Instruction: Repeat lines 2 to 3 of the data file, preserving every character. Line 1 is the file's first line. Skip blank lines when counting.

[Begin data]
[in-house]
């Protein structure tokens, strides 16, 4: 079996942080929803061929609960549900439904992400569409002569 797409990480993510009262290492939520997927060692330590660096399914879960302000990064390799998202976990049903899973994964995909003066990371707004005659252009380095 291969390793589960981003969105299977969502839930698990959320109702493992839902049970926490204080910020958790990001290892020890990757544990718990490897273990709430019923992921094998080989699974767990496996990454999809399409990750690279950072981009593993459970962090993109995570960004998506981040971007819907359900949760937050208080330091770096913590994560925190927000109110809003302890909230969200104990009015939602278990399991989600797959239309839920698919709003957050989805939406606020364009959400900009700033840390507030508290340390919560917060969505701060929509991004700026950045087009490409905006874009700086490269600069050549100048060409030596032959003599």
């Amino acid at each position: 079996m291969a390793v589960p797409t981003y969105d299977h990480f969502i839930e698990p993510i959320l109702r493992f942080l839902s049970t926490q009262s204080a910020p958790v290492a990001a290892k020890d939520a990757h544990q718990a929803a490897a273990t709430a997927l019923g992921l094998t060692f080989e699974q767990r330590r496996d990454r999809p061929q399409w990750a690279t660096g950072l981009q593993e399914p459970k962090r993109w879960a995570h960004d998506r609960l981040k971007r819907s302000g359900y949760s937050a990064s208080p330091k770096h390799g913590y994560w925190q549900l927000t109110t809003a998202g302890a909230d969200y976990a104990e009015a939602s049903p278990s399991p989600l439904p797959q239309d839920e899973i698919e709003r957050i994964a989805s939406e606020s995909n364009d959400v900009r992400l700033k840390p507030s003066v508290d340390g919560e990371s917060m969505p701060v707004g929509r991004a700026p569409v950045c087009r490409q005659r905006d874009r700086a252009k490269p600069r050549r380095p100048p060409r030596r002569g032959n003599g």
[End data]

């Protein structure tokens, strides 16, 4: 079996942080929803061929609960549900439904992400569409002569 797409990480993510009262290492939520997927060692330590660096399914879960302000990064390799998202976990049903899973994964995909003066990371707004005659252009380095 291969390793589960981003969105299977969502839930698990959320109702493992839902049970926490204080910020958790990001290892020890990757544990718990490897273990709430019923992921094998080989699974767990496996990454999809399409990750690279950072981009593993459970962090993109995570960004998506981040971007819907359900949760937050208080330091770096913590994560925190927000109110809003302890909230969200104990009015939602278990399991989600797959239309839920698919709003957050989805939406606020364009959400900009700033840390507030508290340390919560917060969505701060929509991004700026950045087009490409905006874009700086490269600069050549100048060409030596032959003599």
């Amino acid at each position: 079996m291969a390793v589960p797409t981003y969105d299977h990480f969502i839930e698990p993510i959320l109702r493992f942080l839902s049970t926490q009262s204080a910020p958790v290492a990001a290892k020890d939520a990757h544990q718990a929803a490897a273990t709430a997927l019923g992921l094998t060692f080989e699974q767990r330590r496996d990454r999809p061929q399409w990750a690279t660096g950072l981009q593993e399914p459970k962090r993109w879960a995570h960004d998506r609960l981040k971007r819907s302000g359900y949760s937050a990064s208080p330091k770096h390799g913590y994560w925190q549900l927000t109110t809003a998202g302890a909230d969200y976990a104990e009015a939602s049903p278990s399991p989600l439904p797959q239309d839920e899973i698919e709003r957050i994964a989805s939406e606020s995909n364009d959400v900009r992400l700033k840390p507030s003066v508290d340390g919560e990371s917060m969505p701060v707004g929509r991004a700026p569409v950045c087009r490409q005659r905006d874009r700086a252009k490269p600069r050549r380095p100048p060409r030596r002569g032959n003599g």